Embracing Green Growth
L’eft Bank’s bio-fueled fleet
Mark Johnston started L’eft Bank Wine Co. in 1985 with little more than his trusty Ford Pinto and a few cases of Burgundy. The fine wine and spirits distributor christened his company “L’eft Bank,” as a multilingual and personal play on words. Johnston looks to the eft, a juvenile newt, as his totem animal. He added an “L’” from the French language to create what is basically “The Newt.” “The Left Bank in Bordeaux is famous for great cabernet wines,” Johnston says. “And the first place I rented a warehouse was on the left bank of the Sugar River. We thought of using ‘Grape Newts,’ but I thought we would get sued,” he adds with a laugh.
According to Johnston, when L’eft Bank began, his competitors in the distribution business had been operating since the end of Prohibition and were oriented around the large liquor brands. Meanwhile, the wine business was concentrating on jug wine, the liter-and-a-half and three-liter bottles of inexpensive California wines.
“I entered the business at a propitious time when the big guys weren’t paying a lot of attention to the fine wine end of the business,” Johnston says. “That gave us a few years’ head start on learning about and educating the market on fine wine.” L’eft Bank’s portfolio includes all the major wine-growing regions in the world with an emphasis on the fine wines of France, Italy, Germany, Spain, Australia, Austria and the United States About 10 years ago, Johnston began distributing a collection of specialty spirits from craft distillers.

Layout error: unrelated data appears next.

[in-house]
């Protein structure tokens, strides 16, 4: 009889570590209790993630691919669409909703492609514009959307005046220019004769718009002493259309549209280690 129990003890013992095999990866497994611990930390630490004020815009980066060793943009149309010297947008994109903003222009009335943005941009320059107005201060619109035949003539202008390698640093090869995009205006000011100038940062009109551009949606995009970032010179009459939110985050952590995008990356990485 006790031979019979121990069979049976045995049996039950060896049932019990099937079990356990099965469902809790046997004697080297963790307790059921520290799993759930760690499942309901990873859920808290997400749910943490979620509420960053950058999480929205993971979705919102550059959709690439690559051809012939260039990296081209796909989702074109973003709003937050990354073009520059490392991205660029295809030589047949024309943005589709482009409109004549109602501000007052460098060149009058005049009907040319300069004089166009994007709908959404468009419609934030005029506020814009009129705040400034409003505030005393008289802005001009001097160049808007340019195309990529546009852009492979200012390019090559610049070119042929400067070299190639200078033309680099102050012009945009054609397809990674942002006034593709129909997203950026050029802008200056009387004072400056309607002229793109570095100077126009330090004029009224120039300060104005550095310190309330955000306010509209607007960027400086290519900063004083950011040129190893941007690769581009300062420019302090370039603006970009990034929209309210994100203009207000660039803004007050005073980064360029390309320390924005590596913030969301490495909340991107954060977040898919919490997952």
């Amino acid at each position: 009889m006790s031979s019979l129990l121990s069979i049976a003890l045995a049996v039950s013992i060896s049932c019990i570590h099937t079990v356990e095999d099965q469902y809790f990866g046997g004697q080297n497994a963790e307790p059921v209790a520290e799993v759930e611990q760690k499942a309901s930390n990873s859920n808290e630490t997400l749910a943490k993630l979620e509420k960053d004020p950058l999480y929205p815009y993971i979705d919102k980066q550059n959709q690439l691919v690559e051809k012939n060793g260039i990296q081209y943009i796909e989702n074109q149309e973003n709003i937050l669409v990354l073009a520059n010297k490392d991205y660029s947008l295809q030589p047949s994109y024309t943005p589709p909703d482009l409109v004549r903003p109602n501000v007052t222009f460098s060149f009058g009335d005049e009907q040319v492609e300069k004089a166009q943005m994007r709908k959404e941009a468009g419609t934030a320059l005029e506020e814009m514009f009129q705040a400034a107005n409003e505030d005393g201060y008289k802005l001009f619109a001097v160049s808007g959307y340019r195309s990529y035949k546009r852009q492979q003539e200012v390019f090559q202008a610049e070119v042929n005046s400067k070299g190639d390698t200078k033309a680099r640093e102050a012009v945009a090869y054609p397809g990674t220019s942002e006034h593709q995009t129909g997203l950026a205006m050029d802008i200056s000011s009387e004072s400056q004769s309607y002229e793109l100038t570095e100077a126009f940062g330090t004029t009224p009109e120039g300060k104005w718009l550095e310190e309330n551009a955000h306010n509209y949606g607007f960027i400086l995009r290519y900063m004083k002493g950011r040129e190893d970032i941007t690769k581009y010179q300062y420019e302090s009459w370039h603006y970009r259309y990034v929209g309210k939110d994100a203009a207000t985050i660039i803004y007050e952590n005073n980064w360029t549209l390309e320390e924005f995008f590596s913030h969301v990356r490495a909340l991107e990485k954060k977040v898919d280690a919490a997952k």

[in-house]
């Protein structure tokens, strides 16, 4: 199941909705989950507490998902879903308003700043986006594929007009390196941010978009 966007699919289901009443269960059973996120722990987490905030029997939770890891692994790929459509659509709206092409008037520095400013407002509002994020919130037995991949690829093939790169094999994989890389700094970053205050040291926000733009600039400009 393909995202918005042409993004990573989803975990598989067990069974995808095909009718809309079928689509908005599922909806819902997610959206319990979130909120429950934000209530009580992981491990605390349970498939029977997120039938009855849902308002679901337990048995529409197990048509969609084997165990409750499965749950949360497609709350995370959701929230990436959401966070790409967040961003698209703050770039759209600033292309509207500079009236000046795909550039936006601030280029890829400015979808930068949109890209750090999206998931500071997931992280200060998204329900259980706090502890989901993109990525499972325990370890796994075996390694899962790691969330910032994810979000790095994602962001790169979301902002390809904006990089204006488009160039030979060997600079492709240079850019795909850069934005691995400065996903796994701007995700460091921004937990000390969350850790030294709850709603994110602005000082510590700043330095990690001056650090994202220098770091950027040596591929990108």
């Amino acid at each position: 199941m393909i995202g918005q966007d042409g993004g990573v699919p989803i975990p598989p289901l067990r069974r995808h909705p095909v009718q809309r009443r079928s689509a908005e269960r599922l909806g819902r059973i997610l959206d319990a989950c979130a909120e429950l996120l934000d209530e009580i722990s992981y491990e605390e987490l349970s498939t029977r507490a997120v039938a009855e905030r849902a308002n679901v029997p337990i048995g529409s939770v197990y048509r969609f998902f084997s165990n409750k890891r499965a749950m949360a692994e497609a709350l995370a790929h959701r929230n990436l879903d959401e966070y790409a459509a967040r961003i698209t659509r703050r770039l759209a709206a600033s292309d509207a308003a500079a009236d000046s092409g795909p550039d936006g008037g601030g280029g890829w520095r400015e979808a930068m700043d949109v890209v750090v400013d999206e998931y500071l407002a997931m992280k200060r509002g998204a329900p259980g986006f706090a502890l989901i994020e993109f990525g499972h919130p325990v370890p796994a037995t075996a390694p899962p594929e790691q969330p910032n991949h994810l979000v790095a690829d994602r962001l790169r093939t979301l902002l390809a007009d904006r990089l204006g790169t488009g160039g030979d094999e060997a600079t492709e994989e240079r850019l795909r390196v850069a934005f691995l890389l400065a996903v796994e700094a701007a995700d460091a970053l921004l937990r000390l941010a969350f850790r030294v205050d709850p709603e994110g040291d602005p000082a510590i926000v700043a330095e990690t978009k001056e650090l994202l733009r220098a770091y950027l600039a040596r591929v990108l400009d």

Since its inception 24 years ago, L’eft Bank Wine Co. has grown to more than 40 employees and 1,200 customers. The distributor delivers to restaurants, clubs, independent wine and spirit shops and grocery stores all over Wisconsin, from Washington Island to La Crosse to Beloit. That’s a lot of highway. To minimize its impact on the environment, L’eft Bank started using biodiesel to fuel its delivery fleet in the spring of 2005. Inspired by the endeavor’s success, Johnston, along with several of his staff, set out to widen the company’s use of alternative fuels. L’eft Bank’s Jeffrey Johnston and Stacy Sandler led the effort to modify one of the company’s Dodge Sprinter delivery vans to operate on recycled vegetable oil.
L’eft Bank collaborated with Luke Matthews, lead mechanic at PrairieFire BioFuels Co-op in Madison, to design and implement the modification. Matthews installed a vegetable oil fuel conversion kit made by German company Elsbett, and an additional fuel tank designed and fabricated specifically for the Sprinter. According to the Elsbett Web site, their “2-Tank System” relies on diesel or bio-diesel to power the vehicle while the fuel, fuel-lines and motor warm up. “Once the engine is warm, it switches over, automatically or manually, to take vegetable oil from the main tank of the vehicle,” according to Elsbett.
L’eft Bank Wine Co. has partnered with several customers to remove their restaurants’ used cooking oil. For example, L’eft Bank delivers a case of 2004 Whitehall Lane cabernet sauvignon to one of Brian Zarletti’s restaurants, Rustico or Zarletti. When the Sprinter van leaves, it takes with it the cooking oil used to make Zarletti’s mouthwatering calamari ripieni. Back at L’eft Bank’s warehouse in McFarland, near Madison, the oil is filtered and stored in a secure fuel tank, ready for use. Johnston expects to convert one or two more Sprinter vans by March and ultimately strives to fuel L’eft Bank’s entire fleet with waste grease. “We can truly say we’re a customer-run business,” Johnston says.
L’eft Bank is located at 4910 Triangle St., McFarland. For more information, call (608) 838-8400 or go to www.leftbankwine.com.